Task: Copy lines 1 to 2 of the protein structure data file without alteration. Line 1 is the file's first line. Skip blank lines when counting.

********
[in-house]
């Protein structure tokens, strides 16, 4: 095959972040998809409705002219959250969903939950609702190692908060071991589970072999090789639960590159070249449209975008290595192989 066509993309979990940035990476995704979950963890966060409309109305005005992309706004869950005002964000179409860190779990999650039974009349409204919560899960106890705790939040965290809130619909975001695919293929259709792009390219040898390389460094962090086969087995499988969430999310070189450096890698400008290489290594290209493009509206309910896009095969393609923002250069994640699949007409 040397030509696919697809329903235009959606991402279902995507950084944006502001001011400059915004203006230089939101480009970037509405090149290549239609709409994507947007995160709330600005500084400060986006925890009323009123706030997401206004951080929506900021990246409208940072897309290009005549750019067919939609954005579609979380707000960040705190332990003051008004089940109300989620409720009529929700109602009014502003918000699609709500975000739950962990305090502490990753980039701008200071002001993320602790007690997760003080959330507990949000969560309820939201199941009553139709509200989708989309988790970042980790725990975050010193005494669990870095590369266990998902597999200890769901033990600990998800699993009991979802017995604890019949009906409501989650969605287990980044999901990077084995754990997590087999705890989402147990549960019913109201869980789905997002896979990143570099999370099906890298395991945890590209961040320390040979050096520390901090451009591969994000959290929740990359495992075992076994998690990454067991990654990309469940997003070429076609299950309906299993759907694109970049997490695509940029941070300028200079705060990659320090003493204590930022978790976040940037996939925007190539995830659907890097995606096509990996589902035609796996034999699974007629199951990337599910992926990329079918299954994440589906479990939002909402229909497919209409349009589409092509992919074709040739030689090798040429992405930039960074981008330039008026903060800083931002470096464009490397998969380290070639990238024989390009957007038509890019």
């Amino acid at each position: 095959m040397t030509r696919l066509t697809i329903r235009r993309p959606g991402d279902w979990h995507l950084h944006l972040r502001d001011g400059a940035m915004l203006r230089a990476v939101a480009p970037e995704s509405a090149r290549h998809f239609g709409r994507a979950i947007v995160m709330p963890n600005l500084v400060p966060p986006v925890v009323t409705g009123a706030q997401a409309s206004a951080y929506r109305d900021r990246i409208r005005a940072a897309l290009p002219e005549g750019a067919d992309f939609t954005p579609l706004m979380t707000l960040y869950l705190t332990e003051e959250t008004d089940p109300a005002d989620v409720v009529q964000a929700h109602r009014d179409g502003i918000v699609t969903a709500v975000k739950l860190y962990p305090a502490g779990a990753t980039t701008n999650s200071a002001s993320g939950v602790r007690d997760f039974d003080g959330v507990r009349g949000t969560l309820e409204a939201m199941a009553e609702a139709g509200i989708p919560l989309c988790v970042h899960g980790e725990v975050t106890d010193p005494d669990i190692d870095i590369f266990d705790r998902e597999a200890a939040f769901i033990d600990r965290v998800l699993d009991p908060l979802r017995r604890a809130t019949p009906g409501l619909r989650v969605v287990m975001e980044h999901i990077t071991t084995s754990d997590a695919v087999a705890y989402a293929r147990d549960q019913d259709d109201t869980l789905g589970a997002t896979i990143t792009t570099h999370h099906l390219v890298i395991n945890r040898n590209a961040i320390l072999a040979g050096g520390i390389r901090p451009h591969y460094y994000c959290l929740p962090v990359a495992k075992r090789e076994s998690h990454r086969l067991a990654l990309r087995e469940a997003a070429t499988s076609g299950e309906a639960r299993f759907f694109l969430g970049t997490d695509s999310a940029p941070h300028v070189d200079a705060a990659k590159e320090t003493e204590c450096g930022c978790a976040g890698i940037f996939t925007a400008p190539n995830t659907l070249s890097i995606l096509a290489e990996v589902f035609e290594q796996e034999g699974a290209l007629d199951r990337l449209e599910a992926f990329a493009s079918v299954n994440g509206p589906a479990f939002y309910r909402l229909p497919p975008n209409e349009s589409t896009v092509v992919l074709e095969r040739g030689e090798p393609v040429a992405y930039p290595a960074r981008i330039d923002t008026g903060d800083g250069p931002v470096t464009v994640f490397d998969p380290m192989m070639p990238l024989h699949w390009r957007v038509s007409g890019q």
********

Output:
[in-house]
């Protein structure tokens, strides 16, 4: 095959972040998809409705002219959250969903939950609702190692908060071991589970072999090789639960590159070249449209975008290595192989 066509993309979990940035990476995704979950963890966060409309109305005005992309706004869950005002964000179409860190779990999650039974009349409204919560899960106890705790939040965290809130619909975001695919293929259709792009390219040898390389460094962090086969087995499988969430999310070189450096890698400008290489290594290209493009509206309910896009095969393609923002250069994640699949007409 040397030509696919697809329903235009959606991402279902995507950084944006502001001011400059915004203006230089939101480009970037509405090149290549239609709409994507947007995160709330600005500084400060986006925890009323009123706030997401206004951080929506900021990246409208940072897309290009005549750019067919939609954005579609979380707000960040705190332990003051008004089940109300989620409720009529929700109602009014502003918000699609709500975000739950962990305090502490990753980039701008200071002001993320602790007690997760003080959330507990949000969560309820939201199941009553139709509200989708989309988790970042980790725990975050010193005494669990870095590369266990998902597999200890769901033990600990998800699993009991979802017995604890019949009906409501989650969605287990980044999901990077084995754990997590087999705890989402147990549960019913109201869980789905997002896979990143570099999370099906890298395991945890590209961040320390040979050096520390901090451009591969994000959290929740990359495992075992076994998690990454067991990654990309469940997003070429076609299950309906299993759907694109970049997490695509940029941070300028200079705060990659320090003493204590930022978790976040940037996939925007190539995830659907890097995606096509990996589902035609796996034999699974007629199951990337599910992926990329079918299954994440589906479990939002909402229909497919209409349009589409092509992919074709040739030689090798040429992405930039960074981008330039008026903060800083931002470096464009490397998969380290070639990238024989390009957007038509890019």